Marin Headlands – Tennessee Point


Tennessee Point - August 2014

The view southward from Tennessee Point (a stitched panorama).

After a pleasant day lawn bowling at the venerable SFLBC in Golden Gate Park, Claudia and I made our way out to the Marin Headlands through bumper-to-bumper Labor Day traffic. We were welcomed by a fantastic afternoon – hardly a trace of fog and a gentle sea breeze. From the Rodeo Beach parking lot we took a late day hike north along the coast. Instead of climbing up toward Battery Townsley and Wolf Ridge, our common route, we opted for the low road walking a bit less than a mile to where the trail ends due to steep bluffs. At the terminus we found Tennessee Point itself – a curious, flat, bare plateau perhaps 100 feet above the surf line. Here Claudia paused to read while I flew the camera. I am curious about the history of this bare, flat patch. Surely it was once used for something.

Tennessee Point - August 2014

The view north along a rugged coastline to Tennessee Valley.

I was generally interested in this area for several reasons. This is the seaward end of Wolf Ridge, a hillock that saw interesting activity in World War II. It is also just south of a major landslide area that has disrupted roads, base end stations, and other construction from previous military epochs. At some point I would like to photograph this slide so the day’s outing provided a scouting opportunity.

Tennessee Point - August 2014

Three base end stations are visible in the upper center of this image.

I was a little surprised to see how rugged the bluffs became between the trail’s end and Tennessee Valley, the next point of coastal access to the north. I was also delighted to find three base end stations snuggled into the low hillside just above the end of the trail. This KAP flight would also position the camera out in front of the twin Battery Townsley casemates thus affording a new view of that subject.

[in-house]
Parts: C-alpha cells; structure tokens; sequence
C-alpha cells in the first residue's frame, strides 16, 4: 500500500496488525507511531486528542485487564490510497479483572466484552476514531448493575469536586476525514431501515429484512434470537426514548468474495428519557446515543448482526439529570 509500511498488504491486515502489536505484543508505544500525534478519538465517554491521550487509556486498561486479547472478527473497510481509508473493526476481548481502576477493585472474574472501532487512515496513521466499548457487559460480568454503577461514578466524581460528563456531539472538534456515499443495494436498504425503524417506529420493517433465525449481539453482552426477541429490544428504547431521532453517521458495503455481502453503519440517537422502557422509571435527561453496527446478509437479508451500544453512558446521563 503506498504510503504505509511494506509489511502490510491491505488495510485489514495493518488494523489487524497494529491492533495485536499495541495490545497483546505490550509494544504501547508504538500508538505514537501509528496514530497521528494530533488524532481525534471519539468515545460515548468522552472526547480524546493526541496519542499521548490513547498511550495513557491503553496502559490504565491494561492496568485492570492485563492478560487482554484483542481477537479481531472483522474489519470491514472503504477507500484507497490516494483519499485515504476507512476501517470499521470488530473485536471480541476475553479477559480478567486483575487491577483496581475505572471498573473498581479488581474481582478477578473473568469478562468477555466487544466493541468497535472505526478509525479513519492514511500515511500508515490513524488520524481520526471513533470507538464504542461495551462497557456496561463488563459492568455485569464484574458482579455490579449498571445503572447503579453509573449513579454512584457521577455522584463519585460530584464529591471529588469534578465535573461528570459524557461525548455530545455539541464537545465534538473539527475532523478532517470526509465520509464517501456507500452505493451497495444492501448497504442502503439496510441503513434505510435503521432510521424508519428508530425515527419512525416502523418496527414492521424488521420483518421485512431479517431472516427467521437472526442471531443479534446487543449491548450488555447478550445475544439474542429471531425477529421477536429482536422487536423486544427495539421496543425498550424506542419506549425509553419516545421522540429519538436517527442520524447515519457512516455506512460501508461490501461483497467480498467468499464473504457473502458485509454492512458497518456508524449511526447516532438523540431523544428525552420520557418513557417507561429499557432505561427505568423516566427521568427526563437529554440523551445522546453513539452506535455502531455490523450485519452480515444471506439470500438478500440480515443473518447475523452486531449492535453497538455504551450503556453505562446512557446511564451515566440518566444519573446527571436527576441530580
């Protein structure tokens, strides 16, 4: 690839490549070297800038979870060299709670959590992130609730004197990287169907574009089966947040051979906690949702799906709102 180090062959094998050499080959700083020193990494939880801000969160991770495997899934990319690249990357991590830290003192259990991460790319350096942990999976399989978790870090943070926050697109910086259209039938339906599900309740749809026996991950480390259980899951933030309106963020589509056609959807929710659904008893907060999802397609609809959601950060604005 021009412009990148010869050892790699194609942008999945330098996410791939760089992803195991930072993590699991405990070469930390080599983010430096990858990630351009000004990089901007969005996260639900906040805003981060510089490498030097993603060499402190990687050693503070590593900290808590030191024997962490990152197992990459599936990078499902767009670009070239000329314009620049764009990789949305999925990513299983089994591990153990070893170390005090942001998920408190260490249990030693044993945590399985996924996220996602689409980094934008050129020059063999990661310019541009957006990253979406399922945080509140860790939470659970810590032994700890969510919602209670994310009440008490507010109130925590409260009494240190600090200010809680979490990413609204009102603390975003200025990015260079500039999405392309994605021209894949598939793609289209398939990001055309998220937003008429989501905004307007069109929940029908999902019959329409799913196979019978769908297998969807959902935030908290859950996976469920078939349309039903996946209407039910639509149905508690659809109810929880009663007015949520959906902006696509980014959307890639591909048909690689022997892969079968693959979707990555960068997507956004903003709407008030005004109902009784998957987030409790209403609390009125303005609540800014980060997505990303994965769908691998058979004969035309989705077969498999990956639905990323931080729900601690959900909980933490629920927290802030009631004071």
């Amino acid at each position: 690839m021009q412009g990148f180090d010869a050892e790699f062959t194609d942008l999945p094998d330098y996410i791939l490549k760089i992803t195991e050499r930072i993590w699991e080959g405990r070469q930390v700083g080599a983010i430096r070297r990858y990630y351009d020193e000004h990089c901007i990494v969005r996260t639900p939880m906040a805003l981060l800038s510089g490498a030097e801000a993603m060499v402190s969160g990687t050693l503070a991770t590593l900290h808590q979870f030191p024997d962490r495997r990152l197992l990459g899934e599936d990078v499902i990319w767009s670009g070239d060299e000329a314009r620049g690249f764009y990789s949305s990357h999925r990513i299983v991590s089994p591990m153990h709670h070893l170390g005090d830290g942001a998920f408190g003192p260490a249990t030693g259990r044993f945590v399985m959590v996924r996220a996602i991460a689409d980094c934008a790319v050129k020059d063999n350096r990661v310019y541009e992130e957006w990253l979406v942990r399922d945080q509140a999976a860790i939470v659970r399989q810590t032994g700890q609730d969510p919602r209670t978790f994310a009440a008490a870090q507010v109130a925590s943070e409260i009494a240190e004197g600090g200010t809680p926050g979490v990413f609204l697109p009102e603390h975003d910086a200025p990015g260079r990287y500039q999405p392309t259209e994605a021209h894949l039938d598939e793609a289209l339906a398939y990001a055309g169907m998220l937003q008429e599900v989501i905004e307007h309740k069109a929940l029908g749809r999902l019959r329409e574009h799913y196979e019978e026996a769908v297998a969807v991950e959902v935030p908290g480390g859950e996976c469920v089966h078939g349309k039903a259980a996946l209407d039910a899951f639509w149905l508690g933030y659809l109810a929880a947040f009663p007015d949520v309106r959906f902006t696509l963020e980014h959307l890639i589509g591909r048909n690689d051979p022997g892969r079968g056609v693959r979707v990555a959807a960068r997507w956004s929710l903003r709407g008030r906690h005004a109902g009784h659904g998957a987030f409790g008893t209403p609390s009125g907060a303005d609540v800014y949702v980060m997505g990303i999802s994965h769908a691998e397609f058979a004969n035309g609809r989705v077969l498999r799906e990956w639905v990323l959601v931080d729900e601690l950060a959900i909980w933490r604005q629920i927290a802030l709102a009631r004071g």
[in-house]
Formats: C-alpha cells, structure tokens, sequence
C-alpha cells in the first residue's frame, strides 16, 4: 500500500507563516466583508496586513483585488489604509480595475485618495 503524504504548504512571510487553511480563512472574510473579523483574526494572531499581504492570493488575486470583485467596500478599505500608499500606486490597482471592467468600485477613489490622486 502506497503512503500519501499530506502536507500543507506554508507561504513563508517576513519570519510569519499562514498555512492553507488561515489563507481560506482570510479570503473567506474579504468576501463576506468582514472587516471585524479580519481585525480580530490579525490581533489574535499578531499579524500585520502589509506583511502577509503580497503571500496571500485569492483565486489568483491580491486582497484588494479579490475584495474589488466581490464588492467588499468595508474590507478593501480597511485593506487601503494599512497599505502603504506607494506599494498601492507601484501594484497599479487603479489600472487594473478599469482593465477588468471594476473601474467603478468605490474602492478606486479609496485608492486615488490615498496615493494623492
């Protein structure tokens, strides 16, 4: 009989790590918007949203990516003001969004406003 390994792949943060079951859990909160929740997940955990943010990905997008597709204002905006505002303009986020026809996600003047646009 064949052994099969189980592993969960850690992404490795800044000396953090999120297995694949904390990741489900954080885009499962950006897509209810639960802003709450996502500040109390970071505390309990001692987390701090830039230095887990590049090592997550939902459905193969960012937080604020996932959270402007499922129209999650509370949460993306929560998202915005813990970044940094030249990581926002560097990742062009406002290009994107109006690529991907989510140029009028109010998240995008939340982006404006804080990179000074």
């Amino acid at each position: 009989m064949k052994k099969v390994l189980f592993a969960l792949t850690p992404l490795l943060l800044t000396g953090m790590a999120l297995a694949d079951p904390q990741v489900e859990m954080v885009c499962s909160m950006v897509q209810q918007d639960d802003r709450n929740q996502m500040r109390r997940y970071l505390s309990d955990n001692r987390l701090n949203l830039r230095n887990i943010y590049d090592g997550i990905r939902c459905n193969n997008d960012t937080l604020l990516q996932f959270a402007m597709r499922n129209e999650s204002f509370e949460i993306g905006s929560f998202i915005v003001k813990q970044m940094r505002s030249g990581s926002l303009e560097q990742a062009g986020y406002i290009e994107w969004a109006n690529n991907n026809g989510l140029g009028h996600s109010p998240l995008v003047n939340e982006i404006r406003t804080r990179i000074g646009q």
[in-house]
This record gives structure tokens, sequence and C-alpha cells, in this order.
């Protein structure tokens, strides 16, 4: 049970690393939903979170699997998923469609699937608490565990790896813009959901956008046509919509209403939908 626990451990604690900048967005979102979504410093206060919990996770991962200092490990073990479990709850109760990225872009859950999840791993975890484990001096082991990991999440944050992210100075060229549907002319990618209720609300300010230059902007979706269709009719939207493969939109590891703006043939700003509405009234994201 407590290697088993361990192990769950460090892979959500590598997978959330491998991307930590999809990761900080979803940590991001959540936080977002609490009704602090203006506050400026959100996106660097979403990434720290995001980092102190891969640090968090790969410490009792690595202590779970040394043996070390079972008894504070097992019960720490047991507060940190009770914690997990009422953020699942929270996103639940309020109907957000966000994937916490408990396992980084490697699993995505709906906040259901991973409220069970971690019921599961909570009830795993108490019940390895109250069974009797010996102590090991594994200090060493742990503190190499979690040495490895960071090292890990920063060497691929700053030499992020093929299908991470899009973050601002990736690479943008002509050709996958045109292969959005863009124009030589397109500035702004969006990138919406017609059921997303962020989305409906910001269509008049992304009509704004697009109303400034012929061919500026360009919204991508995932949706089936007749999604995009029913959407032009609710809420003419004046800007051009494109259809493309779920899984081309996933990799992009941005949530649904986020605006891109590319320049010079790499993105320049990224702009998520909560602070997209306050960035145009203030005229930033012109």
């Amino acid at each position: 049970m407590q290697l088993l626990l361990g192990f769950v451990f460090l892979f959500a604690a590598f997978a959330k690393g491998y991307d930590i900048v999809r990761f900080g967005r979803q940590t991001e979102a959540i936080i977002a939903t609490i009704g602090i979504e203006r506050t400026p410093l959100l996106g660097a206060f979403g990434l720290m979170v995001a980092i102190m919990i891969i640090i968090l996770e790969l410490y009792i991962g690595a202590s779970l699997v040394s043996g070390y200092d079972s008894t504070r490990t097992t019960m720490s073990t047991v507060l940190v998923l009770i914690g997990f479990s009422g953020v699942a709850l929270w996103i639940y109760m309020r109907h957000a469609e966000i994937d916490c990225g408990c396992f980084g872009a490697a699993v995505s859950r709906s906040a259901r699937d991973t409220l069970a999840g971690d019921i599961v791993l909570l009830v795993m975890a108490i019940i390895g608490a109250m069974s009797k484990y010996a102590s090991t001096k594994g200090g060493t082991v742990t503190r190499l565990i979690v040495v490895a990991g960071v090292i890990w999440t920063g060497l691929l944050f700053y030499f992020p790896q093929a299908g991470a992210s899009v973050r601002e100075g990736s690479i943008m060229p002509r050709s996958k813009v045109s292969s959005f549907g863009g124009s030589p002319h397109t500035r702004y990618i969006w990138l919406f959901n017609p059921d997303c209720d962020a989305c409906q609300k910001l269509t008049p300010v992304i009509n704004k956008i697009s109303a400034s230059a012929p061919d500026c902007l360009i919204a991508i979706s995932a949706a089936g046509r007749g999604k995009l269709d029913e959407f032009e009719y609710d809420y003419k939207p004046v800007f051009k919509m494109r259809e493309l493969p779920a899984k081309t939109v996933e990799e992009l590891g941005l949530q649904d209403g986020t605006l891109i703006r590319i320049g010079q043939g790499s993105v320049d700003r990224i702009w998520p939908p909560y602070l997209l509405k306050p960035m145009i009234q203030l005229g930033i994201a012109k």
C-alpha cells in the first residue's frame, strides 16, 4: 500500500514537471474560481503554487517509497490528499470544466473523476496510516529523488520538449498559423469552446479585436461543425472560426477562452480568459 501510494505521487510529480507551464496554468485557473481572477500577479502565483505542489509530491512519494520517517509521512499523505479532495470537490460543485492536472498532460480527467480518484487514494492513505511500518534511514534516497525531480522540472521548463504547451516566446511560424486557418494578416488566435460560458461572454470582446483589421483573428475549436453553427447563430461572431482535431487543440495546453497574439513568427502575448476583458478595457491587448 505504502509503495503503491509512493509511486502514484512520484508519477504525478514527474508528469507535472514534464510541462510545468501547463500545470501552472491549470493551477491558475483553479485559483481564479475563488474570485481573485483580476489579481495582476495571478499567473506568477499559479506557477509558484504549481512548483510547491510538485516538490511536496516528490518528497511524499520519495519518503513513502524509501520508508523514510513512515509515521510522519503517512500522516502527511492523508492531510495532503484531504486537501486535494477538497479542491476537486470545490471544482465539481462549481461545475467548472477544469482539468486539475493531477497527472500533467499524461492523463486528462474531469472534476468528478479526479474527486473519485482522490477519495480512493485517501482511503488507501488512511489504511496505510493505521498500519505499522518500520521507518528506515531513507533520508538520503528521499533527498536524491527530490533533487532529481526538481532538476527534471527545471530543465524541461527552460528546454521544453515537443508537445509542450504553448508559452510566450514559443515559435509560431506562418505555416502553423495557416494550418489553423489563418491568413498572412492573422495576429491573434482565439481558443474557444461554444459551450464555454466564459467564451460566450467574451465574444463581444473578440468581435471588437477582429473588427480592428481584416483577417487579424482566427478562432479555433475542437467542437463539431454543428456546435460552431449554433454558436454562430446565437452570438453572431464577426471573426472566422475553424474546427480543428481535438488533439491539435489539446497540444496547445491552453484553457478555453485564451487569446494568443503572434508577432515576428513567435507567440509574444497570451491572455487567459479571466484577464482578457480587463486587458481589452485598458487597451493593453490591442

Tennessee Point - August 2014

The session yielded this rather nice panorama (stitched from four landscape format images).

I flew the camera for an hour or so near sunset below a Sutton Flowforn 30. The breeze remained gentle and consistent – just enough to keep the lighter Canon EOS-M rig aloft. Every few minutes a flight of several Brown Pelicans would glide past our position on the bluff making elegant use of orographic lift and passing just a few dozen feet away. It was peaceful and quiet, a delightful time in this most scenic spot.

Walking back we chatted about our earlier encounter with a group of a half dozen folks at Battery Rathbone – McIndoe. They appeared to be a professional video crew flying a new DJI S1000 octocopter drone featuring retractable landing gear and a Zenmuse gimbal carrying a Panasonic GH3. This is a pretty fancy drone setup worth over ten grand at least. Its large 6S LiPo batteries will keep it aloft for 12 to 15 minutes. Lord knows what they were up to or whether they had permission (it is my understanding that drones are not allowed in the GGNRA). While I greatly admire the technology of this setup I think its cost and complexity (both technical and regulatory) would be a source of continuing anxiety. For me the kites seem so pleasantly simple in comparison. Granted I am shooting photographs and they must have been videographers.

Here is a set of images from the session that I have posted to Flickr:




I am taking these aerial photographs as a volunteer with the Golden Gate National Recreation Area.

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